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Bacteria of the Vibrio genus show a wide range of niche specialization, from free-living forms to those attached to biotic and abiotic surfaces, from symbiotic to pathogenic interactions and from estuarine to deep-sea habitats. They encompass the human pathogens Vibrio cholerae, Vibrio parahaemolyticus and Vibrio vulnificus and a range of marine pathogens infecting fish, coral, shellfish and prawns.

The adaptability of vibrios relies on their capacity to generate genetic diversity at high rates, largely because of Lateral Gene Transfer (LGT). LGT is the method by which DNA moves between bacterial cells. It allows sharing of DNA between bacteria and is a major evolutionary driving force. In Vibrio cholerae, the major genes responsible for causing the disease cholera are on DNA elements that are mobile.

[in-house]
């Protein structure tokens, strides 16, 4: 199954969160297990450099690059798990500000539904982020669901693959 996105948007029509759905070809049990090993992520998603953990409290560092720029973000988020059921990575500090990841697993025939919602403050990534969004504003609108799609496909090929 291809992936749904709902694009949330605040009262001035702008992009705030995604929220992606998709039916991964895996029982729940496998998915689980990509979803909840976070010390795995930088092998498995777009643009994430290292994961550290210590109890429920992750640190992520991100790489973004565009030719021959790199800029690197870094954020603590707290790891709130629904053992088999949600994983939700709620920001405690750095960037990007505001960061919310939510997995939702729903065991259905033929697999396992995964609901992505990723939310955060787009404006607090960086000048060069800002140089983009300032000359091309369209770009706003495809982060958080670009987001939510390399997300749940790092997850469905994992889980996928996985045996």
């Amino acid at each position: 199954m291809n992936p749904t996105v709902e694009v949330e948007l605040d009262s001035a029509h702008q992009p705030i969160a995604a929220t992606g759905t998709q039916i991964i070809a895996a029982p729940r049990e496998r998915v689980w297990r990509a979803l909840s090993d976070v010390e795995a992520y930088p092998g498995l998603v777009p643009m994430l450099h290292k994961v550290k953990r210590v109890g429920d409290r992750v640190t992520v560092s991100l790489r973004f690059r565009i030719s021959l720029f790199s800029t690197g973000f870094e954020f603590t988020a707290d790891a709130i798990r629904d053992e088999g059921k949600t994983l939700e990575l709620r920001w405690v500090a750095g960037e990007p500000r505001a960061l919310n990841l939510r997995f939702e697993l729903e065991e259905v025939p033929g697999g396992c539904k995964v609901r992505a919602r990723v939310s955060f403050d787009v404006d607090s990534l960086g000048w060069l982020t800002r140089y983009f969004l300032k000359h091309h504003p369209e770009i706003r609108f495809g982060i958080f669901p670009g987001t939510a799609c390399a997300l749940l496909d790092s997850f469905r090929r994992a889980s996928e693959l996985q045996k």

How does mobile DNA drive the evolution of vibrios? What role does mobile DNA have in the emergence of new vibrio pathogens? What role does environmental selection play in creating pathogenic vibrios that can infection humans?

The Vibrio Research Group @ UTS conducts research in this exciting area of microbiology

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